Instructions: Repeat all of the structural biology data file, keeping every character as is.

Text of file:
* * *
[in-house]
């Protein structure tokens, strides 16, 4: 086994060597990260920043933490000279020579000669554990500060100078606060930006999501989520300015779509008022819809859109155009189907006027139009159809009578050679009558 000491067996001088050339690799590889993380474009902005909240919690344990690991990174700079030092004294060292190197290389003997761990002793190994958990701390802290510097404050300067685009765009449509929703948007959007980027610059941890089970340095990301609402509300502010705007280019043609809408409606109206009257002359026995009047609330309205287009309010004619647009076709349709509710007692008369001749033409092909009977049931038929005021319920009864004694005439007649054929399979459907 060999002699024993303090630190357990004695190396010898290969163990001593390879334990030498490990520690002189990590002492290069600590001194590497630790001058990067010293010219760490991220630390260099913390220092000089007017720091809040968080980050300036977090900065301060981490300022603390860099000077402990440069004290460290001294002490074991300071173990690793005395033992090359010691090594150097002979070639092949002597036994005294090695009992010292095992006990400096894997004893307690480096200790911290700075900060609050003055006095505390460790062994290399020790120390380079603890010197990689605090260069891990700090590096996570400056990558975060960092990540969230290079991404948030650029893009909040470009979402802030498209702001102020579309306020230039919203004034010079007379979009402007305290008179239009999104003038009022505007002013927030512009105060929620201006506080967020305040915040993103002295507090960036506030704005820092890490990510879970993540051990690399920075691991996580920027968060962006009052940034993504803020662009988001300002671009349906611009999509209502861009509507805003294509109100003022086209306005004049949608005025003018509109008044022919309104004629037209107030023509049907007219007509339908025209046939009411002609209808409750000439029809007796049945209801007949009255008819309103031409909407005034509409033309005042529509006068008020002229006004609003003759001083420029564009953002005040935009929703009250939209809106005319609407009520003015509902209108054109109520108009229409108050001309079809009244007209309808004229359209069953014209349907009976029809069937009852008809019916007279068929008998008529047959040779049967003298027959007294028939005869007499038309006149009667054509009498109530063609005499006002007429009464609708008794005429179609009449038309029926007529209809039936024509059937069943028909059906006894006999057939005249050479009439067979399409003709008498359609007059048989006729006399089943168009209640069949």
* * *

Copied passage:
[in-house]
């Protein structure tokens, strides 16, 4: 086994060597990260920043933490000279020579000669554990500060100078606060930006999501989520300015779509008022819809859109155009189907006027139009159809009578050679009558 000491067996001088050339690799590889993380474009902005909240919690344990690991990174700079030092004294060292190197290389003997761990002793190994958990701390802290510097404050300067685009765009449509929703948007959007980027610059941890089970340095990301609402509300502010705007280019043609809408409606109206009257002359026995009047609330309205287009309010004619647009076709349709509710007692008369001749033409092909009977049931038929005021319920009864004694005439007649054929399979459907 060999002699024993303090630190357990004695190396010898290969163990001593390879334990030498490990520690002189990590002492290069600590001194590497630790001058990067010293010219760490991220630390260099913390220092000089007017720091809040968080980050300036977090900065301060981490300022603390860099000077402990440069004290460290001294002490074991300071173990690793005395033992090359010691090594150097002979070639092949002597036994005294090695009992010292095992006990400096894997004893307690480096200790911290700075900060609050003055006095505390460790062994290399020790120390380079603890010197990689605090260069891990700090590096996570400056990558975060960092990540969230290079991404948030650029893009909040470009979402802030498209702001102020579309306020230039919203004034010079007379979009402007305290008179239009999104003038009022505007002013927030512009105060929620201006506080967020305040915040993103002295507090960036506030704005820092890490990510879970993540051990690399920075691991996580920027968060962006009052940034993504803020662009988001300002671009349906611009999509209502861009509507805003294509109100003022086209306005004049949608005025003018509109008044022919309104004629037209107030023509049907007219007509339908025209046939009411002609209808409750000439029809007796049945209801007949009255008819309103031409909407005034509409033309005042529509006068008020002229006004609003003759001083420029564009953002005040935009929703009250939209809106005319609407009520003015509902209108054109109520108009229409108050001309079809009244007209309808004229359209069953014209349907009976029809069937009852008809019916007279068929008998008529047959040779049967003298027959007294028939005869007499038309006149009667054509009498109530063609005499006002007429009464609708008794005429179609009449038309029926007529209809039936024509059937069943028909059906006894006999057939005249050479009439067979399409003709008498359609007059048989006729006399089943168009209640069949």